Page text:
Identification. The Circassians and their close kin, the Ubykhs, all call themselves "Adyghe" (three syllables). They originally inhabited an area of the northwestern Caucasus, though after the Russian conquest of 1864 fully half of them emigrated to the Ottoman Empire. Today they live not only in their original homeland but also in scattered groups in Turkey, Syria, Jordan, Israel, and Yugoslavia, with small communities in Europe and North America (New Jersey, New York, and California). Within the Soviet Union they are found, going from west to east, in and around the Adyghe Republic (also known as Adyghea), the Karachay-Cherkess Republic, and the Kabardino-Balkar Republic, all three being federated with the Russian Republic. In Adyghea they share their territory with Ukrainians; in the Karachay-Cherkess Republic with Ukrainians, Turkic Karachays, and Northwest Caucasian Abazas; and in the Kabardino-Balkar Republic with Great Russians and Turkic Balkars. Racially they are comprised of varied European types. In certain tribes many people have blue eyes and blond or red hair, whereas others have dark hair with light complexions. Some groups show a propensity toward long, aquiline faces and dolichocephalic heads, whereas others tend toward round faces and brachycephaly. Many have almond-shaped eyes and fine features. Epicanthic folds are common. Their physical variety attests to their long and varied history.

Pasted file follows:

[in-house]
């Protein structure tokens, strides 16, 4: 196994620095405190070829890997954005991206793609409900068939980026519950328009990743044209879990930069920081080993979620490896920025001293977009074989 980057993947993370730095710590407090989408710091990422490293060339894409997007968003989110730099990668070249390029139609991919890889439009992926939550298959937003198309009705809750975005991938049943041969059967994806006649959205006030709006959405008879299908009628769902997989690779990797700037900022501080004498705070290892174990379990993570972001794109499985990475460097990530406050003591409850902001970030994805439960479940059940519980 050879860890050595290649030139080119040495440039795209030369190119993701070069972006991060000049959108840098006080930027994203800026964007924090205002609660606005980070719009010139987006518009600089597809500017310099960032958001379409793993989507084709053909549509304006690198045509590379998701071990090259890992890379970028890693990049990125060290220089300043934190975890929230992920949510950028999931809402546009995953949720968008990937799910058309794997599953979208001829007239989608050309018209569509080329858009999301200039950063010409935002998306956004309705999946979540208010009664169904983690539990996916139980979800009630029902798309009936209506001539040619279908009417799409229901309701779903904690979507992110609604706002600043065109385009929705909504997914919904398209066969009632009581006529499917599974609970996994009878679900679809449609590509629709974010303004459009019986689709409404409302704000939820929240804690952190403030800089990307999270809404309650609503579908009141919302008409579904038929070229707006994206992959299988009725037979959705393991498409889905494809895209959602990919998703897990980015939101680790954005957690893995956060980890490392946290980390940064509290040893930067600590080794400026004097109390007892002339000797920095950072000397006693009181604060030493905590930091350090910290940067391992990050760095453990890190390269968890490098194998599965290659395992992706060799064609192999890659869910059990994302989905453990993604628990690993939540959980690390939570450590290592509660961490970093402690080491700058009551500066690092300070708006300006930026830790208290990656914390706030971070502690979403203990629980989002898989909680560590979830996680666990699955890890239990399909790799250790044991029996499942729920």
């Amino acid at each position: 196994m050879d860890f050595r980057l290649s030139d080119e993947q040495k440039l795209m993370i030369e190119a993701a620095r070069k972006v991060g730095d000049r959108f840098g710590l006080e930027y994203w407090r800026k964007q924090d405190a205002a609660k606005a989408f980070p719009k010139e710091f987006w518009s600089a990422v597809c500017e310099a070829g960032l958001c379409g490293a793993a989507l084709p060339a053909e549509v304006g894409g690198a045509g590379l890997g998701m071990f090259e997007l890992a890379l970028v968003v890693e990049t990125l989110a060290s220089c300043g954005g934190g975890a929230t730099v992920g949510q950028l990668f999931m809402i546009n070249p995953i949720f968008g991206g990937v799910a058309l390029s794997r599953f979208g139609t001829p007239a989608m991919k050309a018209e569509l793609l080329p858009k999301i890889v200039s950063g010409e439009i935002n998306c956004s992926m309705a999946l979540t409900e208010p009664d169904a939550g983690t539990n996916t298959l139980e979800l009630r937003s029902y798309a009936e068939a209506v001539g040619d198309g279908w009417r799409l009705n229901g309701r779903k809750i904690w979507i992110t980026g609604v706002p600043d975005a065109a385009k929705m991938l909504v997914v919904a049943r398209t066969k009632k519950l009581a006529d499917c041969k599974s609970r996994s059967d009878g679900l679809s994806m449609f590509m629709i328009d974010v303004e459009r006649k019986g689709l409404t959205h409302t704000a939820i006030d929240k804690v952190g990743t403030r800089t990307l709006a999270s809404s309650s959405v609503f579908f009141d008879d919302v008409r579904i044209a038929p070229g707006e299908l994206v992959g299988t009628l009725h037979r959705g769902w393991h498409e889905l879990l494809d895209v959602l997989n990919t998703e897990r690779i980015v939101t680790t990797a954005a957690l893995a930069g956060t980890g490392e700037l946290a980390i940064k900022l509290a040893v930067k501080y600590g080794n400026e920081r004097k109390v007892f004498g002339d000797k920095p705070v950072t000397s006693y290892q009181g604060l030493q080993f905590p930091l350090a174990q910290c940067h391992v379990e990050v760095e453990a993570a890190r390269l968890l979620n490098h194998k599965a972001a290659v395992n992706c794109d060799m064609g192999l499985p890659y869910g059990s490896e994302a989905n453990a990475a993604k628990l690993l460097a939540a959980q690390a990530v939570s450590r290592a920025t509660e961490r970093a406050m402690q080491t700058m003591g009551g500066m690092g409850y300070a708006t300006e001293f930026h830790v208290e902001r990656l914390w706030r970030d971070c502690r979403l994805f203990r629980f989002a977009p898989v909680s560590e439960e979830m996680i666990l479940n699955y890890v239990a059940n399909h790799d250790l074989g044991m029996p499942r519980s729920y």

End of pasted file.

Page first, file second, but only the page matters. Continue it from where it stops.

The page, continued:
Location. Originally their homeland extended from the Black Sea coast at the mouth of the Sea of Azov (Taman Peninsula), down along the coast to the Psu River, thence over the Caucasian massif and southeastward along its eastern slopes down into the basins of the Baksan, Malka, and Kuma rivers, then into the so-called Kabardinian plain to a point north of the Terek River, thence northwestward to the course of the Kuban, and along the south bank of the Kuban back to the Taman Peninsula. This original homeland was bounded on the west by the Black Sea; on the northwest by the Crimea; on the north by the Ukraine; on the east by the territory of the Chechens and Daghestanis; to the south by the upland territories of the Ossetes, the Georgian mountaineers, and the Svans; and to the southwest by the land of the Abkhazians. In terms of latitude and longitude their homeland is roughly demarcated: 45°30′ N, 38°09′ E at its northwestern extremity; 45° N, 44°45′ E at its northeastern extremity; 43° N, 41°05′ E at its southeastern extremity; and 43°30′ N, 39° E at its southwestern extremity. On the coastal plains of the Black Sea (to the west of Adyghea) the climate is warm and humid, growing cooler as the Caucasian foothills are crossed. In the three administrative units the climate is cooler in the highlands and moderate in the rolling hills and plains of the lowlands, where more than half the year is frost-free. Rainfall is moderate. Vegetation ranges from steppe meadows in the plains, to beech and oak forests in the foothills, to evergreen forests and alpine meadows in the mountains. There are many rivers and streams throughout the region, many of which run through heavily forested gorges.